Millions of gamers play online slots every day without understanding the inner workings of the machine.

Walk into any land-based or online gambling for real money casino and you’ll see the highest number of people in the slots area. Online casino and brick and mortar slot machines are the most popular games in any casino. You don’t need to understand how they work in order to maximize their entertainment value but it’s a good idea to give yourself a basic understanding of the inner workings of the game.

History of Slot Machine’s Construction

Slot gaming dates back to the late 1800s when the “one-armed bandit” was introduced to salons and other entertainment venues. These early games included 5 drums with a total of 50 playing cards. Players would insert their nickel and pull the lever to try to line up a winning poker hand. Payouts were, at first, in the form of a piece of candy or a drink at the bar. In Australia, slot machines are still called “the pokies” today based on the machine’s early connection with the game of poker.

Over time, the 5 drums were replaced with 3 reels and symbols were substituted for playing cards. Players would try to line up 3 matching symbols on the reels to achieve a payout. When it became illegal to give money for wins, the machines began to be called “fruit machines” and the symbols turned into fruit symbols. Prizes were paid out in sweets and chewing gum of the corresponding flavor. 

For many years, slot machines were purely mechanical. The player would pull down a lever on a slot machine and that would set the reels in motion. A spring inside the machine would stretch and that would eventually stop the reels from spinning.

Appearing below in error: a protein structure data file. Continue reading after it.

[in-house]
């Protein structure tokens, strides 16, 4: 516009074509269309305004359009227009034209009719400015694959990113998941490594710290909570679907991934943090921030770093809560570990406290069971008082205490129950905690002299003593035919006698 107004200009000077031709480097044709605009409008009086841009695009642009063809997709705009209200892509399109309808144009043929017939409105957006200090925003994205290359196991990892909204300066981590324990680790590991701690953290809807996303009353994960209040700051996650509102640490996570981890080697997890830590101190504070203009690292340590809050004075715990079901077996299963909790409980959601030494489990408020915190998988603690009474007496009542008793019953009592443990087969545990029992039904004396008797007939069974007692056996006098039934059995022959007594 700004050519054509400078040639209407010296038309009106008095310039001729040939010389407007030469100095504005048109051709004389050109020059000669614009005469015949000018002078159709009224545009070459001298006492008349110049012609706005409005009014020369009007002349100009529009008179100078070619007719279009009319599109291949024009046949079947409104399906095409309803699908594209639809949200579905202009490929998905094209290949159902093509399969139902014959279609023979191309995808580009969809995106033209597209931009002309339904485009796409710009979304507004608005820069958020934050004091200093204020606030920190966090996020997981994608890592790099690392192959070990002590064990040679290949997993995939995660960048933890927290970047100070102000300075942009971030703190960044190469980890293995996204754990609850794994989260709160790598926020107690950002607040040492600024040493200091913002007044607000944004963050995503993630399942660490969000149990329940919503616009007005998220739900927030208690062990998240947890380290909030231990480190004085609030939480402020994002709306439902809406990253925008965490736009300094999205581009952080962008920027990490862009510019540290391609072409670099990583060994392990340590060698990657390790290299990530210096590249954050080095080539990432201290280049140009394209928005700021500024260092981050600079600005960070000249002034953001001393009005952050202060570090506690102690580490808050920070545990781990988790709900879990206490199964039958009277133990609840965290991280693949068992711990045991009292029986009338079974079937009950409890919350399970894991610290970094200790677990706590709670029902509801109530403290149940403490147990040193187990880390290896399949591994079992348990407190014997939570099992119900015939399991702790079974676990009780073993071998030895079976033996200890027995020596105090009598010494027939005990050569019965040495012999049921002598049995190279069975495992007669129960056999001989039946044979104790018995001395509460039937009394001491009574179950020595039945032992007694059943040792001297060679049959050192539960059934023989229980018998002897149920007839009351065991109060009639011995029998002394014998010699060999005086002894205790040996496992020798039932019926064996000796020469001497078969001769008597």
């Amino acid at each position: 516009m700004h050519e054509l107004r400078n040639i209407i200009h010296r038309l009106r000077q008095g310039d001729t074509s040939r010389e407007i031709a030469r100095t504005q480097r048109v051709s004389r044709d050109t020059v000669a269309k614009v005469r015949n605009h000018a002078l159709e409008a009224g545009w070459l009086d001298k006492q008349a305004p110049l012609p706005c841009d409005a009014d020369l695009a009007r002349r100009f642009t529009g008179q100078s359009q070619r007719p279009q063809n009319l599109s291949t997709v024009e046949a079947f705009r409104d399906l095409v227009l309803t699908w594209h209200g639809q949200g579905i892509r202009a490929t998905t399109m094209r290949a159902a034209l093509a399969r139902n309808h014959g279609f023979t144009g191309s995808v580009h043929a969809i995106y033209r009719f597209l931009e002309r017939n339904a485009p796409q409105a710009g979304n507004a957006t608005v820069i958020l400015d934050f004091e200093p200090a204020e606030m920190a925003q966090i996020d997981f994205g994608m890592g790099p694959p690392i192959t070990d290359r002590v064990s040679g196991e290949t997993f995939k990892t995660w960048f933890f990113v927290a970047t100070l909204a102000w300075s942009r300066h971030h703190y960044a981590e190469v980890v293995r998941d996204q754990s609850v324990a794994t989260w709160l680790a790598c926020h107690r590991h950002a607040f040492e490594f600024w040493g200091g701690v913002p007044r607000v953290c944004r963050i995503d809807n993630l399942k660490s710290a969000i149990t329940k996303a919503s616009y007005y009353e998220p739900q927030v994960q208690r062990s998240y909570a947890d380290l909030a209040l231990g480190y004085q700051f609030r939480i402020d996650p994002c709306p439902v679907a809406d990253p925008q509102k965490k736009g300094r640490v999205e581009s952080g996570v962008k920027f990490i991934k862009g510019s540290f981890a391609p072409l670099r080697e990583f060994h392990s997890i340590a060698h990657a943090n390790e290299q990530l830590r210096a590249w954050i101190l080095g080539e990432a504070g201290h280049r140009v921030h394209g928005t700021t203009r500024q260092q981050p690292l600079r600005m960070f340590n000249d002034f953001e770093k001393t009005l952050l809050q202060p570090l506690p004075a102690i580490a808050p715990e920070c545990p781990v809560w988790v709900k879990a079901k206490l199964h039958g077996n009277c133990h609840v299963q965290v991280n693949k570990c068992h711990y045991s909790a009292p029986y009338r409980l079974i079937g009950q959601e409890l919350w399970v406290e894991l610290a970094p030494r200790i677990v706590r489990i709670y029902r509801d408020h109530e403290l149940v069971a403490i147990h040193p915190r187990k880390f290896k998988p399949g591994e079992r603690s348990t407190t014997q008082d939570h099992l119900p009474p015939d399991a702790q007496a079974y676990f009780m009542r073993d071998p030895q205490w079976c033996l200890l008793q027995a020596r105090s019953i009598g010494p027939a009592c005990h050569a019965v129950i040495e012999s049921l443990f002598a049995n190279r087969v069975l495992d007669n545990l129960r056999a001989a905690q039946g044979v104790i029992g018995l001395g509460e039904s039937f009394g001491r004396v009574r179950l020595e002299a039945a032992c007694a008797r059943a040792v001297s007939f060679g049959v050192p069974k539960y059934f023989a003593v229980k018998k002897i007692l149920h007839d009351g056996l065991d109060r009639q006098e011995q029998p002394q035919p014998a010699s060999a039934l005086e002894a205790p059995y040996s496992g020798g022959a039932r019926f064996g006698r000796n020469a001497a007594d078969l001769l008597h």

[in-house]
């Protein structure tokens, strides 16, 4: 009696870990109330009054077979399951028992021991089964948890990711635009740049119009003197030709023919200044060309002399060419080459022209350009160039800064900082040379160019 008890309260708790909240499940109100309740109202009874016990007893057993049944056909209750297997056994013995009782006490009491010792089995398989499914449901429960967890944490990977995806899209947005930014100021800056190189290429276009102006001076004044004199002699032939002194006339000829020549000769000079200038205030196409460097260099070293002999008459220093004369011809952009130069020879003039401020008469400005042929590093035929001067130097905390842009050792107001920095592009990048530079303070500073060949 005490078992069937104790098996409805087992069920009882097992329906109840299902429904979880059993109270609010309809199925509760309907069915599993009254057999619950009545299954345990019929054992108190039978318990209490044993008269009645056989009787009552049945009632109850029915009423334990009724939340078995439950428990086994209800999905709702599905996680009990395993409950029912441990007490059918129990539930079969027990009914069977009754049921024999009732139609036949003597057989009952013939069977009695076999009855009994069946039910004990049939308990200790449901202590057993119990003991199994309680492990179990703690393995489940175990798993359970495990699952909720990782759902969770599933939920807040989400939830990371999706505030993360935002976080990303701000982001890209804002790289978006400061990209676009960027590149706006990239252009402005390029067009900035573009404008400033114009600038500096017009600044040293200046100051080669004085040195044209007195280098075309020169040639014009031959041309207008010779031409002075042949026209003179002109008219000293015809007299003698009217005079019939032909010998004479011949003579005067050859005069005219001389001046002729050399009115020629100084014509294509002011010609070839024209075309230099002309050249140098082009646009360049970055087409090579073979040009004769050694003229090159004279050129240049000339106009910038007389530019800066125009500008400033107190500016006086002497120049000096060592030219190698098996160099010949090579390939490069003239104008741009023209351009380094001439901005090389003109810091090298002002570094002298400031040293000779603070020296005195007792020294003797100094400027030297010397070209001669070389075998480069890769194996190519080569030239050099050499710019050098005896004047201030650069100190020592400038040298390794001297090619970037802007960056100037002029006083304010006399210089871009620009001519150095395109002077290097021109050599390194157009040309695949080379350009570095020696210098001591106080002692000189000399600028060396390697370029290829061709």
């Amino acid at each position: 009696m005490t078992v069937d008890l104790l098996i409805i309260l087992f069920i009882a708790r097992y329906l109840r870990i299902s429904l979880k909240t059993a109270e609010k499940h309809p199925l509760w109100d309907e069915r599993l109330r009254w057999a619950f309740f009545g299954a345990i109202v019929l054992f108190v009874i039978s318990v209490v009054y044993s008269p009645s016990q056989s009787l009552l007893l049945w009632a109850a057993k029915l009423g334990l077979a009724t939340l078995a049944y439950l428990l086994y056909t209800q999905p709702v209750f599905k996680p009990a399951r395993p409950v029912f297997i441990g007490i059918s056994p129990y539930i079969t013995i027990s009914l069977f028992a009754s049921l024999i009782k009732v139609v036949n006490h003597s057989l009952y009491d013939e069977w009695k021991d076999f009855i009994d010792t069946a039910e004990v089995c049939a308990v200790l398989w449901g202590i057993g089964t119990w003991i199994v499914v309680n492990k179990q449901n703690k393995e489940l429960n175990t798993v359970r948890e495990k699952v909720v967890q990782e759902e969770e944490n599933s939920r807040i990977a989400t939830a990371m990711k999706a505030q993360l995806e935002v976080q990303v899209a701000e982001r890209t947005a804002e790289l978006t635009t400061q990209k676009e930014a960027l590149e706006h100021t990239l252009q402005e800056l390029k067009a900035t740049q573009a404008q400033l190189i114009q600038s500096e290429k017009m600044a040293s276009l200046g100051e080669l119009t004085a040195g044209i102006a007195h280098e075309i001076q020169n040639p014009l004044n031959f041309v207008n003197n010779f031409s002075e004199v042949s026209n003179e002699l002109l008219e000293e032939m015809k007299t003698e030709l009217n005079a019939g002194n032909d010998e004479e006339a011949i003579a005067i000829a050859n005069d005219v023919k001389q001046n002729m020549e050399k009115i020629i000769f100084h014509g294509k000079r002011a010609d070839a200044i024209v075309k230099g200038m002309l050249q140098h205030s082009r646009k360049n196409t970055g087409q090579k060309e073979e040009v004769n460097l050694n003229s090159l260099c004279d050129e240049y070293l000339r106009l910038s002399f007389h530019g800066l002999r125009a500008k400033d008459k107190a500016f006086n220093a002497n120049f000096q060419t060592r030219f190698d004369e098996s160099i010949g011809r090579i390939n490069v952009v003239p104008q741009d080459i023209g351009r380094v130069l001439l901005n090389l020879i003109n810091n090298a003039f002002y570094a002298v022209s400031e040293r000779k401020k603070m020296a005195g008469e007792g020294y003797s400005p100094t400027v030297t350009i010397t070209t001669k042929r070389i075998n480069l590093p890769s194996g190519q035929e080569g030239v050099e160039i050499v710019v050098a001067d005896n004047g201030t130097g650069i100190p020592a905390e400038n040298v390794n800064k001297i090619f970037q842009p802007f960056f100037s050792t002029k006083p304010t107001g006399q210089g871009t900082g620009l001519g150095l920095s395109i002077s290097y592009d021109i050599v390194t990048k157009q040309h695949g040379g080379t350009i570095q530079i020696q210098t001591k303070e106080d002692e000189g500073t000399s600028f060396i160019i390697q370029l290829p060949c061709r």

The first fully electromechanical slot was introduced in 1964. It was called Money Honey and involved reels that were operated electrically. This was the first slot machine with a bottomless hopper and it could pay out up to 500 coins automatically. Early electromechanical slots were still launched with a lever but over time the lever gave way to a button that the player would press to start the reels turning. 

Video Slots came into being in the 1970s and proved to be very popular. Most slots today are video slots, both at online casinos and in land-based casino sites.  The video slots of the ‘70s were augmented in the ‘90s with a second screen bonus round. When the machine triggered a bonus round, a completely different screen would emerge and the player would play the bonus round on the 2nd screen. Additional payouts could be won during this bonus round. This is the accepted form of slots today.

Today slot machines are responsible for approximately 70% of a casino’s income and they also take up 70% of the available floor space in a casino.

Today’s Slot Machine Construction 

Gamers play slots because they’re fun. They are also extraordinarily profitable for the casino. They operate in a way that gives the casino a significant house edge on every spin.

Some of a slot machine’s elements include:

Random Number Generator

In the beginning, slot machines were mechanical so their random number generator was mechanical as well. Today each slot machine has its own built-in computer that generates random numbers. It is these numbers that determine the outcomes of the game.